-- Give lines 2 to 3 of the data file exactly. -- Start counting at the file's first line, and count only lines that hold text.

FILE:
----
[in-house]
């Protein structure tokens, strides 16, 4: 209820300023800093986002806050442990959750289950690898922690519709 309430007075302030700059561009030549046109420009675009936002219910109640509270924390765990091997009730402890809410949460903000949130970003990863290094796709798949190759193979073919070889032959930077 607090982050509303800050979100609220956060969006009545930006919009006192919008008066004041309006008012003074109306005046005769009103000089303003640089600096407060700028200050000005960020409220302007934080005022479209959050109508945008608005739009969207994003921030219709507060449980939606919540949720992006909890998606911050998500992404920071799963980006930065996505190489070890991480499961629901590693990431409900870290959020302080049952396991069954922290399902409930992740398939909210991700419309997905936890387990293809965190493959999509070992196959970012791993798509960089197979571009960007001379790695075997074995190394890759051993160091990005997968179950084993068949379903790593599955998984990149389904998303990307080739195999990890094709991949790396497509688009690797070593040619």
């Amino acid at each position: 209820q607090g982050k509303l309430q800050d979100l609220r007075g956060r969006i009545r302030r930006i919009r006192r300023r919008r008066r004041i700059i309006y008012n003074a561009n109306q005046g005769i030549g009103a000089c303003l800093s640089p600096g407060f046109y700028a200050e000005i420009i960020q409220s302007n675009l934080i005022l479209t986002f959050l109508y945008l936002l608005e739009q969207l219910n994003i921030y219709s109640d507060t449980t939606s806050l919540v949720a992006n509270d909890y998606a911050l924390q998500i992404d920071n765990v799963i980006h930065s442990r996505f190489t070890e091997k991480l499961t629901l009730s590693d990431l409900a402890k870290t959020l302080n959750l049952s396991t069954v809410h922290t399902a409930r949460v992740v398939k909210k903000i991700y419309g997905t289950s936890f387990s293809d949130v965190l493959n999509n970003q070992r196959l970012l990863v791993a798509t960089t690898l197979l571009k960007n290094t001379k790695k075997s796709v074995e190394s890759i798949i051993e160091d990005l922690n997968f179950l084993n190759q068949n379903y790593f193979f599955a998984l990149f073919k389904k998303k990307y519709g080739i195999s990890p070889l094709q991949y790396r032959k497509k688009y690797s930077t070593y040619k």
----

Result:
């Protein structure tokens, strides 16, 4: 209820300023800093986002806050442990959750289950690898922690519709 309430007075302030700059561009030549046109420009675009936002219910109640509270924390765990091997009730402890809410949460903000949130970003990863290094796709798949190759193979073919070889032959930077 607090982050509303800050979100609220956060969006009545930006919009006192919008008066004041309006008012003074109306005046005769009103000089303003640089600096407060700028200050000005960020409220302007934080005022479209959050109508945008608005739009969207994003921030219709507060449980939606919540949720992006909890998606911050998500992404920071799963980006930065996505190489070890991480499961629901590693990431409900870290959020302080049952396991069954922290399902409930992740398939909210991700419309997905936890387990293809965190493959999509070992196959970012791993798509960089197979571009960007001379790695075997074995190394890759051993160091990005997968179950084993068949379903790593599955998984990149389904998303990307080739195999990890094709991949790396497509688009690797070593040619």
């Amino acid at each position: 209820q607090g982050k509303l309430q800050d979100l609220r007075g956060r969006i009545r302030r930006i919009r006192r300023r919008r008066r004041i700059i309006y008012n003074a561009n109306q005046g005769i030549g009103a000089c303003l800093s640089p600096g407060f046109y700028a200050e000005i420009i960020q409220s302007n675009l934080i005022l479209t986002f959050l109508y945008l936002l608005e739009q969207l219910n994003i921030y219709s109640d507060t449980t939606s806050l919540v949720a992006n509270d909890y998606a911050l924390q998500i992404d920071n765990v799963i980006h930065s442990r996505f190489t070890e091997k991480l499961t629901l009730s590693d990431l409900a402890k870290t959020l302080n959750l049952s396991t069954v809410h922290t399902a409930r949460v992740v398939k909210k903000i991700y419309g997905t289950s936890f387990s293809d949130v965190l493959n999509n970003q070992r196959l970012l990863v791993a798509t960089t690898l197979l571009k960007n290094t001379k790695k075997s796709v074995e190394s890759i798949i051993e160091d990005l922690n997968f179950l084993n190759q068949n379903y790593f193979f599955a998984l990149f073919k389904k998303k990307y519709g080739i195999s990890p070889l094709q991949y790396r032959k497509k688009y690797s930077t070593y040619k």